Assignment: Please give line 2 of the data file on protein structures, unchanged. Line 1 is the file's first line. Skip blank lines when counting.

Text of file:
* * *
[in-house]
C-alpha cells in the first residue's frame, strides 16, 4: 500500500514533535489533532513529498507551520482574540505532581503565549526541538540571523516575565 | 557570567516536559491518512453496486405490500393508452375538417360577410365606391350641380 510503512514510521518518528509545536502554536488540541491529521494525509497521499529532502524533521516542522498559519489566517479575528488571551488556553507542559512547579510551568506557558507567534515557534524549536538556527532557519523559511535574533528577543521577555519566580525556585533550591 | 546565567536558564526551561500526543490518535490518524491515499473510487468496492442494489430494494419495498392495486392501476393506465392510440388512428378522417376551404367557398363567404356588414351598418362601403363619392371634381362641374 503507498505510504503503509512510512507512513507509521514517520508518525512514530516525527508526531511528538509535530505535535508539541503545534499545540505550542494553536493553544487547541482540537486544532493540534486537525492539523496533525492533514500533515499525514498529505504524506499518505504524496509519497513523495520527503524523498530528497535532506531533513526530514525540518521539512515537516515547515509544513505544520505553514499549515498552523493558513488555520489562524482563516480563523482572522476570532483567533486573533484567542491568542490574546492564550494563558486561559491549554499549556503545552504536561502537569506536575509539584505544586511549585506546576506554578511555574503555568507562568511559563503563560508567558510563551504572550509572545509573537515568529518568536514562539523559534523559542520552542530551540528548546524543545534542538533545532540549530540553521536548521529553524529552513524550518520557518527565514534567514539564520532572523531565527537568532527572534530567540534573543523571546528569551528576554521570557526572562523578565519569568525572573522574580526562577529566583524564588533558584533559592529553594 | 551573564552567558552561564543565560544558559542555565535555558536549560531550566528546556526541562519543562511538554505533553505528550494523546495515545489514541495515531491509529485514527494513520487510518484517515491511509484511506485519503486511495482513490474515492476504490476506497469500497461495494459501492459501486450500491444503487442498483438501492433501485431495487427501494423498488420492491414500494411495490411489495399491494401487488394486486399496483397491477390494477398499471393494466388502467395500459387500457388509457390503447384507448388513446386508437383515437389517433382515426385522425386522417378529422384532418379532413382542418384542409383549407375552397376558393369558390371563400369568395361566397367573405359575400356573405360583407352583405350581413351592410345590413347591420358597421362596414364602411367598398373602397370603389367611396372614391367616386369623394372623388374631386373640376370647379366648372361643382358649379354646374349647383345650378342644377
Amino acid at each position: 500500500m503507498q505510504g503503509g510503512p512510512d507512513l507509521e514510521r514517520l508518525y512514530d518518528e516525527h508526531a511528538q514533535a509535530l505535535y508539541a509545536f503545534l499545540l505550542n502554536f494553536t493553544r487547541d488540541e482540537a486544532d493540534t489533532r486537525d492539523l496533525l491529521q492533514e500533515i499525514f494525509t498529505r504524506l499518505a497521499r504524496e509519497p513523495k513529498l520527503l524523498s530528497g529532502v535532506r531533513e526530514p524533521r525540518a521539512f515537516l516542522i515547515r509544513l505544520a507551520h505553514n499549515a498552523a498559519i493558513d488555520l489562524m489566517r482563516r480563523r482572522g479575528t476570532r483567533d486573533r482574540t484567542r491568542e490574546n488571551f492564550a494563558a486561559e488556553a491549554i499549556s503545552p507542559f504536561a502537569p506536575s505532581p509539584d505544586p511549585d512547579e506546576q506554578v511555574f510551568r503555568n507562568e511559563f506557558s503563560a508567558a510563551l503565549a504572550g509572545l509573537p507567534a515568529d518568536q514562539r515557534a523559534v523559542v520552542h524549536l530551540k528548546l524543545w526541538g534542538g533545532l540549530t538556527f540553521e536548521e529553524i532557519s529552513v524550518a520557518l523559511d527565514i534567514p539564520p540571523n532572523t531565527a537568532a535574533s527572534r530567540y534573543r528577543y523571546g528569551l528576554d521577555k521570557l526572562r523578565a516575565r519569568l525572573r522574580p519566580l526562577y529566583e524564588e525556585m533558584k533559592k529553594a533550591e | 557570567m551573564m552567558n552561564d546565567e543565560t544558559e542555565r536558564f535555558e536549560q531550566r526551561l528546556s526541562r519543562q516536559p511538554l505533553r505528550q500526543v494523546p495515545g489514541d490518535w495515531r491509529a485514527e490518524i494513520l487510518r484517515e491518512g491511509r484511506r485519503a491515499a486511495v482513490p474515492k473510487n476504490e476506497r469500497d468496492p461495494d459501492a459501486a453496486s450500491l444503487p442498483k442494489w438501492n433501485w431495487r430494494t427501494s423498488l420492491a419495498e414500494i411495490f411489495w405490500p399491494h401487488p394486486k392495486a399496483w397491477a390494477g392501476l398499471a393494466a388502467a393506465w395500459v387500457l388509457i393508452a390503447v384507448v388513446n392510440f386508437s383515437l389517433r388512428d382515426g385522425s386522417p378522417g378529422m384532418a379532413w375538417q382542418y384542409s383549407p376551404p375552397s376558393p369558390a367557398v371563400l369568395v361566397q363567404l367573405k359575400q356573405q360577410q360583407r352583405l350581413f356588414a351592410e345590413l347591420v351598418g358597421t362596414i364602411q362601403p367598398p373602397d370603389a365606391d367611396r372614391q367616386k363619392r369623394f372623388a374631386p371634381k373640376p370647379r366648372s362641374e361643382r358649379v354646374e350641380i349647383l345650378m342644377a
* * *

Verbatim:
C-alpha cells in the first residue's frame, strides 16, 4: 500500500514533535489533532513529498507551520482574540505532581503565549526541538540571523516575565 | 557570567516536559491518512453496486405490500393508452375538417360577410365606391350641380 510503512514510521518518528509545536502554536488540541491529521494525509497521499529532502524533521516542522498559519489566517479575528488571551488556553507542559512547579510551568506557558507567534515557534524549536538556527532557519523559511535574533528577543521577555519566580525556585533550591 | 546565567536558564526551561500526543490518535490518524491515499473510487468496492442494489430494494419495498392495486392501476393506465392510440388512428378522417376551404367557398363567404356588414351598418362601403363619392371634381362641374 503507498505510504503503509512510512507512513507509521514517520508518525512514530516525527508526531511528538509535530505535535508539541503545534499545540505550542494553536493553544487547541482540537486544532493540534486537525492539523496533525492533514500533515499525514498529505504524506499518505504524496509519497513523495520527503524523498530528497535532506531533513526530514525540518521539512515537516515547515509544513505544520505553514499549515498552523493558513488555520489562524482563516480563523482572522476570532483567533486573533484567542491568542490574546492564550494563558486561559491549554499549556503545552504536561502537569506536575509539584505544586511549585506546576506554578511555574503555568507562568511559563503563560508567558510563551504572550509572545509573537515568529518568536514562539523559534523559542520552542530551540528548546524543545534542538533545532540549530540553521536548521529553524529552513524550518520557518527565514534567514539564520532572523531565527537568532527572534530567540534573543523571546528569551528576554521570557526572562523578565519569568525572573522574580526562577529566583524564588533558584533559592529553594 | 551573564552567558552561564543565560544558559542555565535555558536549560531550566528546556526541562519543562511538554505533553505528550494523546495515545489514541495515531491509529485514527494513520487510518484517515491511509484511506485519503486511495482513490474515492476504490476506497469500497461495494459501492459501486450500491444503487442498483438501492433501485431495487427501494423498488420492491414500494411495490411489495399491494401487488394486486399496483397491477390494477398499471393494466388502467395500459387500457388509457390503447384507448388513446386508437383515437389517433382515426385522425386522417378529422384532418379532413382542418384542409383549407375552397376558393369558390371563400369568395361566397367573405359575400356573405360583407352583405350581413351592410345590413347591420358597421362596414364602411367598398373602397370603389367611396372614391367616386369623394372623388374631386373640376370647379366648372361643382358649379354646374349647383345650378342644377